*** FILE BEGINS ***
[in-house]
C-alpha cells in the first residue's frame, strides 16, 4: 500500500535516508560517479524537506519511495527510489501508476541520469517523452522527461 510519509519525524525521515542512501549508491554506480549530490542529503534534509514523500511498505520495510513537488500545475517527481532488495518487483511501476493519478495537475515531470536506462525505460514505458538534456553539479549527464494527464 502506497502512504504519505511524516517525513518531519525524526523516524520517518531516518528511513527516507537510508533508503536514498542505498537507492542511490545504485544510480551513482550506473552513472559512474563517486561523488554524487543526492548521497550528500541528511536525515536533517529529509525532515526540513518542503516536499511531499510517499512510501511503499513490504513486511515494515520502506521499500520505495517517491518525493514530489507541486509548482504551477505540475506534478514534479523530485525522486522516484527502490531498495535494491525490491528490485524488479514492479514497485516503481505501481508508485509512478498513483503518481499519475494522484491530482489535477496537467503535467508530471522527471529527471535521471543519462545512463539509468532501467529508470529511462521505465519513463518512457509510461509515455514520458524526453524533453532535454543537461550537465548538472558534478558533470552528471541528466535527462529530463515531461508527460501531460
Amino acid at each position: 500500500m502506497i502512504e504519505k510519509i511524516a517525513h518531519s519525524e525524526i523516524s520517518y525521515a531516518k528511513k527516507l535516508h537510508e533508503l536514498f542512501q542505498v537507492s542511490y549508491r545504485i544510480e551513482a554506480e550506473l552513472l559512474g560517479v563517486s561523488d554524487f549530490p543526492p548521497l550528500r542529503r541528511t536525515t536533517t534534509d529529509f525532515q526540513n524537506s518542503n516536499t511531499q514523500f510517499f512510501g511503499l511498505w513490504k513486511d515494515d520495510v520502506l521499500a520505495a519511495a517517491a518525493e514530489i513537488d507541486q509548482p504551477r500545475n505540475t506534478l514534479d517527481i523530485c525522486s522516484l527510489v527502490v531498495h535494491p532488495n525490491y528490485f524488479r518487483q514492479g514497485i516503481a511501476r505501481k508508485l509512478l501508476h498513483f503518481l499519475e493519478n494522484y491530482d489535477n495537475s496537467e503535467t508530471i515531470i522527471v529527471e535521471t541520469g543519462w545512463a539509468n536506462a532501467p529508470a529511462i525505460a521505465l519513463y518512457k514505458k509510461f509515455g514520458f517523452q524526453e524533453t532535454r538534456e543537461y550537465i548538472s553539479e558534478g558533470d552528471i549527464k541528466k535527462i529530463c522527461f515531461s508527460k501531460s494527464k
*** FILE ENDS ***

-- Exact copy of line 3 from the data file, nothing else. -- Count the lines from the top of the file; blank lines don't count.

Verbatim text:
Amino acid at each position: 500500500m502506497i502512504e504519505k510519509i511524516a517525513h518531519s519525524e525524526i523516524s520517518y525521515a531516518k528511513k527516507l535516508h537510508e533508503l536514498f542512501q542505498v537507492s542511490y549508491r545504485i544510480e551513482a554506480e550506473l552513472l559512474g560517479v563517486s561523488d554524487f549530490p543526492p548521497l550528500r542529503r541528511t536525515t536533517t534534509d529529509f525532515q526540513n524537506s518542503n516536499t511531499q514523500f510517499f512510501g511503499l511498505w513490504k513486511d515494515d520495510v520502506l521499500a520505495a519511495a517517491a518525493e514530489i513537488d507541486q509548482p504551477r500545475n505540475t506534478l514534479d517527481i523530485c525522486s522516484l527510489v527502490v531498495h535494491p532488495n525490491y528490485f524488479r518487483q514492479g514497485i516503481a511501476r505501481k508508485l509512478l501508476h498513483f503518481l499519475e493519478n494522484y491530482d489535477n495537475s496537467e503535467t508530471i515531470i522527471v529527471e535521471t541520469g543519462w545512463a539509468n536506462a532501467p529508470a529511462i525505460a521505465l519513463y518512457k514505458k509510461f509515455g514520458f517523452q524526453e524533453t532535454r538534456e543537461y550537465i548538472s553539479e558534478g558533470d552528471i549527464k541528466k535527462i529530463c522527461f515531461s508527460k501531460s494527464k